March 7, 2008

UCSD students help improve border environment

By Luis Alonso Pérez and Mariana Martínez

Environmental consequences of human activities know no boundaries, but fortunately for a unique eco-system at the México-US border, neither do the answers to help save the planet.

In Tijuana, lack of proper urban planning and services has caused thousands of residents to live in unsanitary conditions, such as the ones in Terrazas de San Bernardo, an illegal settlement of over 10 thousand families, where there is no interest (or perceived obligation) from the government to provide basic services.

Oscar Romo hands a camera to a woman holding cameras from a group of students from San Diego State University and the University of California San Diego waiting for a group portrait after the students helped to make porous bricks that will be used to pave roads in the Tijuana community of San Bernardo. The project, coordinated by Romo, will use the materials that allow water to seep back into the ground in an attempt to reduce water runoff, which creates erosion and carries pollution into the Tijuana River estuary. Photo - David Maung

Terrazas is a place where waste water runs thru the streets and accumulated garbage leads to a constant fight against pests like rats, flies and cockroaches.

The situation worsens during the rain season, when the topography of Tijuana leads for massive muddy rivers that take trash (including refrigerators and mattresses) all the way to the Tijuana Estuary in the US side of the border.

The contamination has lead to the loss of 40 acres of precious ecosystem, known to be the last filter between the inland water system and the open sea.

But, there is a plan in place to stop damaging the Estuary while providing better living conditions for the residents of Terrazas de San Bernardo. The plan is in the hands of UCSD professor and Costal Training Program Coordinator Oscar Romo, who the past few years has worked with US students, engineers and the community in Terrazas.

The project, -already coming along- is to install permeable pavement on sensible areas of Terrazas and some other canyons in Tijuana that have a high risk of mudslides after the rain.

The pavement helps prevent erosion, filter bacteria-ridden water, and prevent mudslides, while trapping humidity in the area to help trees and plants grow.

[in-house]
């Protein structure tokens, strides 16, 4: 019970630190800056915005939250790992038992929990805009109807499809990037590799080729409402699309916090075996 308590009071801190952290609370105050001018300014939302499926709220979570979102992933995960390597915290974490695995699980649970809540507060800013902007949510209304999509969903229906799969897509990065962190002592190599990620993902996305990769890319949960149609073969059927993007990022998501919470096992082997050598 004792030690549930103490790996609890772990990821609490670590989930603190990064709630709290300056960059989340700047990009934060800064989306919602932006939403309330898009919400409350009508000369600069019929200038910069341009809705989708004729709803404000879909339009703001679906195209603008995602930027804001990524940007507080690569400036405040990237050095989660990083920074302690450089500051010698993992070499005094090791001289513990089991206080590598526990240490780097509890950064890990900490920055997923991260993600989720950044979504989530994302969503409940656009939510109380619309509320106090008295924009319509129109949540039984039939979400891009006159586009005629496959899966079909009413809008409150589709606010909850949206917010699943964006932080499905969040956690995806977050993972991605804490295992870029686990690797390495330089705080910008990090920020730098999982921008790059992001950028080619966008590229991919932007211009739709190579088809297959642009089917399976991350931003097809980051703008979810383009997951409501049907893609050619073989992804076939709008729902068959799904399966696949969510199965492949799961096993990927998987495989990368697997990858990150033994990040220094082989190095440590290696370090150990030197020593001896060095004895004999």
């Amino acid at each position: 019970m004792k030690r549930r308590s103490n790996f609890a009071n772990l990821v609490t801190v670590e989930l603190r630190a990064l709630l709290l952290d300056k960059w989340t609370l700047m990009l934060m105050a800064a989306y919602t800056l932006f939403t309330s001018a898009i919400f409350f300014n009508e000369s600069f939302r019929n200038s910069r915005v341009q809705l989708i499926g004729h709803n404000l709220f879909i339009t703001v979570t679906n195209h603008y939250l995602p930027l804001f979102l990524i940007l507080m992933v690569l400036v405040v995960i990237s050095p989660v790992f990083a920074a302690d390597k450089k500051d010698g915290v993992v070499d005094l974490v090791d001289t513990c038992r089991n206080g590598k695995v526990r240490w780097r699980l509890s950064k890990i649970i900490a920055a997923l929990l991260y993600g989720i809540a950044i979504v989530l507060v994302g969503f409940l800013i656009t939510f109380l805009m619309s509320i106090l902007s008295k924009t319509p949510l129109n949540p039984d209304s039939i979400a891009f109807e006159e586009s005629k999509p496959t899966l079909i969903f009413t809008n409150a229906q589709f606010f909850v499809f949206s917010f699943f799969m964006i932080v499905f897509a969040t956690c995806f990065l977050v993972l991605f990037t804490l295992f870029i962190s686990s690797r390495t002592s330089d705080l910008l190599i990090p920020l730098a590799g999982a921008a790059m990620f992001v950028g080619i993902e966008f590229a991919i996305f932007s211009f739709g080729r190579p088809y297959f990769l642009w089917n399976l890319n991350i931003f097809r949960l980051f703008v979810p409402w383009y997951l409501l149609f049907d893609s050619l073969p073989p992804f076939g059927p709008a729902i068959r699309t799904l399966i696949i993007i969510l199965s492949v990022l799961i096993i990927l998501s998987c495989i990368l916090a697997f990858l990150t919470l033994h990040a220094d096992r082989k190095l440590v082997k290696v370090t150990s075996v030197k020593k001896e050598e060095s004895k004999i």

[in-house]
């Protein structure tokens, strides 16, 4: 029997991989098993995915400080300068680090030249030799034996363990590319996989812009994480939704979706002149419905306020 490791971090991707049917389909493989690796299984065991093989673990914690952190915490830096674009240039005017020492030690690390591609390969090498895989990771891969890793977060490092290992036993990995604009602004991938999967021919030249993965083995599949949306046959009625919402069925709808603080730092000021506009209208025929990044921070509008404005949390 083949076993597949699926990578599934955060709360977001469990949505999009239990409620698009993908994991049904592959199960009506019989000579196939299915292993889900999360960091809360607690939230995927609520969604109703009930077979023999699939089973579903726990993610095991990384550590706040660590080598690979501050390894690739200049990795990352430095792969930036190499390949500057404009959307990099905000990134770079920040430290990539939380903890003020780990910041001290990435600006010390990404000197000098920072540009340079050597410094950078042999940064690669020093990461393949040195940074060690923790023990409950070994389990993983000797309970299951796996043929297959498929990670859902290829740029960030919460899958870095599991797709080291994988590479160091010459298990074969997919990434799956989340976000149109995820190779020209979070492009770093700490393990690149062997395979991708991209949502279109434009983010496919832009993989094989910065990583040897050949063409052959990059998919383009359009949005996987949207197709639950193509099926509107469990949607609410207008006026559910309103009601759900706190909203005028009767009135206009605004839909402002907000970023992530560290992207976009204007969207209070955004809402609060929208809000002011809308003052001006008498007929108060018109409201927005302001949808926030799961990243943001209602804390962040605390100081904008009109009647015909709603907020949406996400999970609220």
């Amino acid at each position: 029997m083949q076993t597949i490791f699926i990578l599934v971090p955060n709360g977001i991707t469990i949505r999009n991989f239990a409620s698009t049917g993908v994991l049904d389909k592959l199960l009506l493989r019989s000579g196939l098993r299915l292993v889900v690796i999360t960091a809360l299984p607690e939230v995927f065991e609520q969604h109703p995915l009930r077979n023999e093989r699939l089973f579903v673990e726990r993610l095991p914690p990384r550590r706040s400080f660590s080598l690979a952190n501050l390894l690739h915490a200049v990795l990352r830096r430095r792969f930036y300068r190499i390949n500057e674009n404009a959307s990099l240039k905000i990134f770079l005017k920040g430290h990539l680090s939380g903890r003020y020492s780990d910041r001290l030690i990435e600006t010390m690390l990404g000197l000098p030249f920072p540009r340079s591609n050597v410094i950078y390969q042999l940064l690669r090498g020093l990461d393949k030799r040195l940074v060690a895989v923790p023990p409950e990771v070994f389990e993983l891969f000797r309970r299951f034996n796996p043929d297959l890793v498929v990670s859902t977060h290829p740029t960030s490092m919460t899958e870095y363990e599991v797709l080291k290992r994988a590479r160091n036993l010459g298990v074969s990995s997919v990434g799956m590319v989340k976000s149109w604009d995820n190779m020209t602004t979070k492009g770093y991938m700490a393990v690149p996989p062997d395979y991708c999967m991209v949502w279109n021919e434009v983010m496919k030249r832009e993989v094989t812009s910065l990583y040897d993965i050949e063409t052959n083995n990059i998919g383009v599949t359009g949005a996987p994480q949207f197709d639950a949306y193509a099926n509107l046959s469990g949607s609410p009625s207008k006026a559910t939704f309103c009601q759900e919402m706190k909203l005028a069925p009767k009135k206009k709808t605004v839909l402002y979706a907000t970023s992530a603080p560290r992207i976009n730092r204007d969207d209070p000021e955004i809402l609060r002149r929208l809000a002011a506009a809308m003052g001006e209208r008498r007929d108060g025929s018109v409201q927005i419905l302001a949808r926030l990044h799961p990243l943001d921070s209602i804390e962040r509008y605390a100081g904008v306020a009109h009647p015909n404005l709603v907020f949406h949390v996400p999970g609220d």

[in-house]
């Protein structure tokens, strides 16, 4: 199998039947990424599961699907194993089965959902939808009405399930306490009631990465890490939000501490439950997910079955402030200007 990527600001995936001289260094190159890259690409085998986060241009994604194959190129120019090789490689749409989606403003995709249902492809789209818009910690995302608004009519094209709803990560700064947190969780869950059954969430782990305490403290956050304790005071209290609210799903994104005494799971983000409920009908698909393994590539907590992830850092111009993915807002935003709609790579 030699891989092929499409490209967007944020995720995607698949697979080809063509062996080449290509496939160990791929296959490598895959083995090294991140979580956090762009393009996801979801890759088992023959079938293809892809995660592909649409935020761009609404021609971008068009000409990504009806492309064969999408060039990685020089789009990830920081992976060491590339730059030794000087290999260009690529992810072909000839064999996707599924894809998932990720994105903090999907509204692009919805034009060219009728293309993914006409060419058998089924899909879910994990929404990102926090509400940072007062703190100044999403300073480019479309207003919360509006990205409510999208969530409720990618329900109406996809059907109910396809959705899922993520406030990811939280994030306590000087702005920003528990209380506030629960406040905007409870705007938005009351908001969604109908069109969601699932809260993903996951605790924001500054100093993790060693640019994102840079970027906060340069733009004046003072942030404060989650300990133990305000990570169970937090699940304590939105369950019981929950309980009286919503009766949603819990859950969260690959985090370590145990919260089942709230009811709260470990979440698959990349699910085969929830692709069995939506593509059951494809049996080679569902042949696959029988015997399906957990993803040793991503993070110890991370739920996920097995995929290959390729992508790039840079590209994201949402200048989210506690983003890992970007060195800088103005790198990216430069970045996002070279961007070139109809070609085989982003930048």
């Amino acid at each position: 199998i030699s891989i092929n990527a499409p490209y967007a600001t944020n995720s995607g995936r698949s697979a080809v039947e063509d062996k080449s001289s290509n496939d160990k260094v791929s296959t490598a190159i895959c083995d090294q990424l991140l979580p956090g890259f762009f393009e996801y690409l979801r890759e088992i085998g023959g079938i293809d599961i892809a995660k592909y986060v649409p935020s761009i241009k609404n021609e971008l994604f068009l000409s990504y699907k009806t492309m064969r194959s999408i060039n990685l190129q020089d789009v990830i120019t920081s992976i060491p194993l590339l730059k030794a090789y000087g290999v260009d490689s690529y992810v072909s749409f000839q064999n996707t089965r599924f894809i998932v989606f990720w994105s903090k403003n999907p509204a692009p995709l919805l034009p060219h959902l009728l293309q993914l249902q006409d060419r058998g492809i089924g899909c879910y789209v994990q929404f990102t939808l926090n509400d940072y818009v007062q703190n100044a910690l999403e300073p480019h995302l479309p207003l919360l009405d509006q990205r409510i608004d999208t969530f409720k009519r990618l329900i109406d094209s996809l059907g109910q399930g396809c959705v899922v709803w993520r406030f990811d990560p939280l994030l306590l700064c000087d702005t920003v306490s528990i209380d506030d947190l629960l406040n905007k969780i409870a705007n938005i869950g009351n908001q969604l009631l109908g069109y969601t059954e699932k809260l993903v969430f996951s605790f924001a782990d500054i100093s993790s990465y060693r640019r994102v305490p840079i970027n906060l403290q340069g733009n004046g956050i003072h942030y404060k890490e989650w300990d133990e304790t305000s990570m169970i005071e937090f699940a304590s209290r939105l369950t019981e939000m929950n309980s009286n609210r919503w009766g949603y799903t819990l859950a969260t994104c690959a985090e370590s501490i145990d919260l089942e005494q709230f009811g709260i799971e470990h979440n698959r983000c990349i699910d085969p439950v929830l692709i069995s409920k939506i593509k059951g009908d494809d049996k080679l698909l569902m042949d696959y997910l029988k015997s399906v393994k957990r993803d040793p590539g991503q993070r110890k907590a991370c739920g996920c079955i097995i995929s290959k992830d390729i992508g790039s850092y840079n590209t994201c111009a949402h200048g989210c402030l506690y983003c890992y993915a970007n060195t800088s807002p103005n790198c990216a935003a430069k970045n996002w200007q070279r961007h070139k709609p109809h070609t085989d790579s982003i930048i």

University of California San Diego student Jayinee Basu, 19, helps make "pervious pavers" that will be used to pave roads in the Tijuana community of San Bernardo. Photo - David Maung

“This works in a similar way cobbled streets do. If we remember old Mexican towns had cobbled streets and they never flood, because it allows water to penetrate instead of flowing down the street” said professor Romo.

The permeable pavement is now being put in place at a near by elementary school, and it is expected to continue in the streets close to the school in the next few weeks.

This task is being handled by community residents and San Diego students who go down to Tijuana during the weekend.

Argelia Compeant, a Terrazas de San Bernardo resident and elementary school janitor, is very happy that students contribute to this project because she considers that the Tijuana government has ignored this dreadful situation for many years.

“When it rains water creates large muddy ditches, and when kids accidentally step into them they fall deep into the mud.”

The lack of proper sewage system also represents an important health risk for the community, particularly to young children, because some homes still have outhouses or toilets that discharge directly to the dirt streets, and when they play the streets they are constantly exposed to this contaminated water.

“The solution is that the government installs sewage pipes so that waste water is properly drained out of these homes” said neighbor Alejandro Loza.

But the fast paced growth of Tijuana puts Terrazas de San Bernardo behind a long list of neighborhoods demanding sewage systems and it could take years before they attend their sanitary needs.

That is why Oscar Romo has coordinated with the non-profit organization Engineers Without Borders so they can build a waste-water treatment plant at the end of the canyon, where the treated water will be used to water a public park.

The project also includes a change in Mexican legislation to make this type of pavement a requirement for developing companies working in areas with similar topographic conditions.

Christy McCarthy, a senior at UCSD and volunteer worker, is very excited about this project because it is not only an environmental solution for the Tijuana River Estuary north of the border, but it also brings sustainable solutions for the community.

“I never realized that I am capable of being part of such a solution, and that the work we are doing in a localized project is a simple solution to a global problem.”

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